My research is broadly concerned with political ecology and alternative economic networks in the Commonwealth of Dominica, Eastern Caribbean. Dominica is a mountainous island in the Eastern Caribbean that has an extensive history of smallholding, a common pattern of household-based agricultural production. Since the late 1990s, smallholders there have encountered increasingly challenging economic and environmental conditions that have precipitated the decline of export agriculture. These conditions reflect larger global trends that have had serious negative impacts on smallholder communities in the region and around the world. Yet as the viability of export production declined in Dominica, many households and communities responded by building alternative agricultural livelihoods in diverse forms of local food production. Today, these transitions are associated with positive outcomes including high levels of food security and recent economic growth.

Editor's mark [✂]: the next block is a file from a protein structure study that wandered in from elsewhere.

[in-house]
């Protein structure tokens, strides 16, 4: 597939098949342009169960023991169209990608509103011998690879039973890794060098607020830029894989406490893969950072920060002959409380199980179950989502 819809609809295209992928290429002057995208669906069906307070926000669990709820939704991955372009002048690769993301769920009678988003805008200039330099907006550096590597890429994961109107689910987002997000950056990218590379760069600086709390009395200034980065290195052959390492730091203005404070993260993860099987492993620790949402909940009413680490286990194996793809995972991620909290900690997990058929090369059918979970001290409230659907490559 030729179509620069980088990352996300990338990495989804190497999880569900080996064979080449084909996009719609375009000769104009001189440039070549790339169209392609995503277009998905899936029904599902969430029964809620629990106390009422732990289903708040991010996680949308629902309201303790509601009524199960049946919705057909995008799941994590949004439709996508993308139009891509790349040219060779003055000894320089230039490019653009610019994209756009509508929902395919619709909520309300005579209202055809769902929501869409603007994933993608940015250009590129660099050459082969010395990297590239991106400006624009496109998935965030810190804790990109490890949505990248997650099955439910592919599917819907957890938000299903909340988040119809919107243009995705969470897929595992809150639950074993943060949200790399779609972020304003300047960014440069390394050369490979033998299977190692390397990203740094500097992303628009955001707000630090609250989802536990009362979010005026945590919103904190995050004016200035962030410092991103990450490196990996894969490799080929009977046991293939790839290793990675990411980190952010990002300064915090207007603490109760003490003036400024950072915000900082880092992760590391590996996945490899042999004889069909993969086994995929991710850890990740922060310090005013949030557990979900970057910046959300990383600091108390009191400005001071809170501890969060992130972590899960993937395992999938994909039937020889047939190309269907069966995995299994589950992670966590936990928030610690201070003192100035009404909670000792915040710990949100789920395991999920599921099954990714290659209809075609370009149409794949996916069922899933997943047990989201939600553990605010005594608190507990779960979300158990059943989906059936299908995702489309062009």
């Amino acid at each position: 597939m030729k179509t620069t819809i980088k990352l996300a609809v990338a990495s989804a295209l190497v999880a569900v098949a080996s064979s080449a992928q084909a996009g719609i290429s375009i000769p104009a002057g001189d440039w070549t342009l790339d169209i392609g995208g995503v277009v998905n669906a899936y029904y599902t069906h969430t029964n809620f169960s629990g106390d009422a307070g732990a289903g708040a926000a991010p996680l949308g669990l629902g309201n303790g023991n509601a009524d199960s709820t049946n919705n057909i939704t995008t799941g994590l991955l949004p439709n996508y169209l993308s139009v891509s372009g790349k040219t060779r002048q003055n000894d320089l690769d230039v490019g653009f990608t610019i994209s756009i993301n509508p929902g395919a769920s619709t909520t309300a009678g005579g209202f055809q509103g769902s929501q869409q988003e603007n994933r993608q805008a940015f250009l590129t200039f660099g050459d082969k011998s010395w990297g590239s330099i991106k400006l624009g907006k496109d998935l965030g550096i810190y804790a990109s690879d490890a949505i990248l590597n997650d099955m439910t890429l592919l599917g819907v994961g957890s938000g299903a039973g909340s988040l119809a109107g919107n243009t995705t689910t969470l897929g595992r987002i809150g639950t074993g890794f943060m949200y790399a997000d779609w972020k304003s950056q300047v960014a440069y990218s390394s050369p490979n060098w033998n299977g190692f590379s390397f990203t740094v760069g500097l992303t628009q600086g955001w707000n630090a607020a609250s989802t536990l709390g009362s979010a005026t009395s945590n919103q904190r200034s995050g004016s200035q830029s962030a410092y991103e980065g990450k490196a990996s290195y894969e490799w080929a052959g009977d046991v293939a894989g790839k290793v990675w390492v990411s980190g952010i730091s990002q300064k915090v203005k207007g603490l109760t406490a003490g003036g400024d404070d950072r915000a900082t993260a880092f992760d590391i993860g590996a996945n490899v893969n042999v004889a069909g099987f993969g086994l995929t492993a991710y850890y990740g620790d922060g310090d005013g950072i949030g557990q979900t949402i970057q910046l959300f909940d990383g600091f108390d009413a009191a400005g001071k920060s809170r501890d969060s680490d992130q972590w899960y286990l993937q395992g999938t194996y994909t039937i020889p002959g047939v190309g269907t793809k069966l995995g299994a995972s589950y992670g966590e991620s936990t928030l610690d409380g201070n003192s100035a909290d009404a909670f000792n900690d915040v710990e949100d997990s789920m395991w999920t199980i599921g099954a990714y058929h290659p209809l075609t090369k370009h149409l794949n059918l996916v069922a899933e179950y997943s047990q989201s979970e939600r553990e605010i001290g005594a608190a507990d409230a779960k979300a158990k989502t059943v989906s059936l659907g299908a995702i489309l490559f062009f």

My research investigates the ways in which farmers, families, and communities seek out and continually reconfigure alternative economic spaces through the production and exchange of food. Investigating how rural households in Dominica continue to cultivate sustainable agricultural livelihoods will provide a model for understanding patterns of agricultural response to contemporary environmental and economic change; one that can be generalized to other contexts facing similar global dynamics. Understanding these dynamics will enhance anthropological knowledge of the human-environment relationship in ways that are directly relevant to work on rural development and the sustainability of agriculture and food systems across the social sciences.
Dissertation Research (2017-18) is funded by…
- National Science Foundation, Doctoral Dissertation Research Improvement Grant (DDRIG), Cultural Anthropology Program
- Fulbright-Hays, Doctoral Dissertation Research Abroad (DDRA) Fellowship, US Department of Education
- University of North Carolina, Graduate Incentive Scholarship Award
For a complete list of awards and fellowships, please ACCESS MY CV.
Other projects include…
I am also interested in visual ethnography. I have worked on several projects, including a photo essay of homelessness in Eugene as well as a multilingual documentary film exploring the Latino experience in Oregon.
As an undergraduate, I conducted research in hexagonal France on heritage, identity, and the modernization of produits de terroir (France’s regional-specific food products).